arXiv:cond-mat/9809081v1 [cond-mat.stat-mech] 3 Sep 1998
Interacting Monomer-Dimer Model with Infinitely Many Absorbing States
Department of Physics, Boston University, Boston, MA 02215.
Department of Physics, Inha University, Inchon 402-751, Korea
(February 7, 2008)
We study a modified version of the interacting monomer-dimer (IMD) model that has infinitely
many absorbing (IMA) states. Unlike all other previously studied models with IMA states, the
absorbing states can be divided into two equivalent groups which are dynamically separated infinitely
far apart. Monte Carlo simulations show that this model belongs to the directed Ising universality
class like the ordinary IMD model with two equivalent absorbing states. This model is the first
model with IMA states which does not belong to the directed percolation (DP) universality class.
The DP universality class can be restored in two ways, i.e., by connecting the two equivalent groups
dynamically or by introducing a symmetry-breaking field between the two groups.
PACS numbers: 64.60.-i, 64.60.Ht, 02.50.-r, 05.70.Fh
A wide variety of nonequilibrium systems with a sin-
gle trapped (absorbing) state display a continuous phase
transition from an active phase into an absorbing phase,
which belongs to the directed percolation (DP) universal-
ity class [1–4]. Recently, systems with multiple absorbing
states have been investigated extensively. The interact-
ing monomer-dimer(IMD) model introduced by one of
us  is one of many models that have two equivalent
absorbing states [6–9]. These models belong to a differ-
ent universality class from DP. By the analogy to the
equilibrium Ising model that has two equivalent ground
states, this new class is called as the directed Ising (DI)
universality class . When the (Ising) symmetry be-
tween the absorbing states is broken in the sense that one
of the absorbing states is probabilistically preferable, the
system goes back to the DP class . Hence, the sym-
metry between the absorbing states is the key factor in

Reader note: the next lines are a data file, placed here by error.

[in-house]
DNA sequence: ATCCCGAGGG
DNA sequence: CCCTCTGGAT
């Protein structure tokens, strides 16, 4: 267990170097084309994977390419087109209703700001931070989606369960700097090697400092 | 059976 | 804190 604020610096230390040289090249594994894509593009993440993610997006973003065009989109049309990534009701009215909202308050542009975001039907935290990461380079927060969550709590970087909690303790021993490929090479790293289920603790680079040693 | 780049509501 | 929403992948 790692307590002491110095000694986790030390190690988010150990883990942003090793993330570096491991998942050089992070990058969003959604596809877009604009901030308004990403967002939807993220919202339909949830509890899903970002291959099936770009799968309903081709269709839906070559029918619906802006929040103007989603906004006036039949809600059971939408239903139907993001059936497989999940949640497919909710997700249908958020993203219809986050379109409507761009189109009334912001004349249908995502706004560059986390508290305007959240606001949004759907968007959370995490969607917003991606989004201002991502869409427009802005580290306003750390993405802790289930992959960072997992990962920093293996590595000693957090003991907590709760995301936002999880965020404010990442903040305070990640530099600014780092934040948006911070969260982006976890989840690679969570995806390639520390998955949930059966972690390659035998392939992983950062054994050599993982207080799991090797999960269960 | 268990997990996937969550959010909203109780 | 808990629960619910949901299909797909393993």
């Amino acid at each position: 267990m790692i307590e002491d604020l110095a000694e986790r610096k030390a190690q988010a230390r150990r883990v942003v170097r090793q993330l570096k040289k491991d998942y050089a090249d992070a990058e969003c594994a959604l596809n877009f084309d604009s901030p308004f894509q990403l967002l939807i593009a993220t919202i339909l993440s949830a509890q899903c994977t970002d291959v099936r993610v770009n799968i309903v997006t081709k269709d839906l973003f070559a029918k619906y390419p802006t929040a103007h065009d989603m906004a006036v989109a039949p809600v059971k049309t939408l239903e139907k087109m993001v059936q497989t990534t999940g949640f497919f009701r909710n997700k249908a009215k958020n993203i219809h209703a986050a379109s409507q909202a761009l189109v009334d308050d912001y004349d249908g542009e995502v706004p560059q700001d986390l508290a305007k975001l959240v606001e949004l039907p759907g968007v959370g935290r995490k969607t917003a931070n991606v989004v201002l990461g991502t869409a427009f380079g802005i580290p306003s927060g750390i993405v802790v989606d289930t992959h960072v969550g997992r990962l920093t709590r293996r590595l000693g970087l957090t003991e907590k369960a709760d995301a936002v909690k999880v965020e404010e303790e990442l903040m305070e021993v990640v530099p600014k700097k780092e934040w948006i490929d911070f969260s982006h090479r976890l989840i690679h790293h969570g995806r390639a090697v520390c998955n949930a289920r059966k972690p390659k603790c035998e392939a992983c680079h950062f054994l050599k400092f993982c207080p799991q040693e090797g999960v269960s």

determining the universality class of models with several
absorbing states. Unfortunately, no models with higher
symmetries than the Ising symmetry (like the three-state
Potts symmetry) are found to have a stable absorbing
phase as yet.
In contrast, systems with infinitely many absorbing
(IMA) states are far less understood. All IMA systems
studied so far belong to the DP universality class [12,13].
The number of absorbing states of these IMA systems
grows exponentially with system size but there is no
clear-cut symmetry among absorbing states. Recently,
it was argued that the IMA models should belong to the
DP class unless they possess any extra symmetry among
absorbing states [14,15]. However, no IMA model with
an additional symmetry has been studied up to date and
the role of the symmetry in the IMA systems is still un-
In this Letter, we introduce an IMA model with the
Ising symmetry between two groups of absorbing states.
These two groups of absorbing states are equivalent and
dynamically separated infinitely far apart.
words, an absorbing state in one group can not be reached
from any absorbing state in the other group by a finite
number of successive local changes.
nite dynamic barrier among absorbing states inside each
group. This dynamic barrier is similar to the free energy
barrierbetween ground states of equilibrium systems that
exhibit spontaneous symmetry breaking in the ordered
phase. Our numerical simulations show that this model
belongs to the DI universality class. Furthermore, we find
that this model crosses over to the DP class by allowing
that the two absorbing groups are connected dynami-
cally and/or by introducing a symmetry-breaking field
to make one absorbing group probabilistically preferable
to the other.
Our model is a modified version of the ordinary IMD
model that we call the IMA-IMD model. Dynamic rules
of the IMA-IMD model are almost the same as those of
the IMD model with infinitely strong repulsion between
the same species in one dimension . A monomer (A)
cannot adsorb at a nearest-neighbor site of an already-
occupied monomer (restricted vacancy) but adsorbs at
a free vacant site with no adjacent monomer-occupied
sites. Similarly, a dimer (B2) cannot adsorb at a pair
of restricted vacancies (B in nearest-neighbor sites) but
adsorbs at a pair of free vacancies. There are no nearest-
neighbor restrictions in adsorbing particles of different
species. Only the adsorption-limited reactions are con-
sidered. Adsorbed dimers dissociate and a nearest neigh-
bor of the adsorbed A and B particles reacts, forms the
AB product, and desorbs the catalytic surface immedi-
ately. Differentiation between the IMA-IMD model and
the IMD model comes in when there is an A adsorption
attempt at a vacant site between an adsorbed A and an
adsorbed B. In the IMD model, we allow the A to ad-
sorb and react with the neighboring B, so there are two
equivalent absorbing states comprised of only monomers
There is no infi-
at alternating sites, i.e., (A0A0···) and (0A0A···) where
“0” represents a vacancy. In the IMA-IMD model, this
process is disallowed. Then, any configuration can be
an absorbing state if there are no nearest neighbor pair
of vacancies and no single vacany between two B parti-
cles, e.g., (···B0A0BB0A0A···). To impose the Ising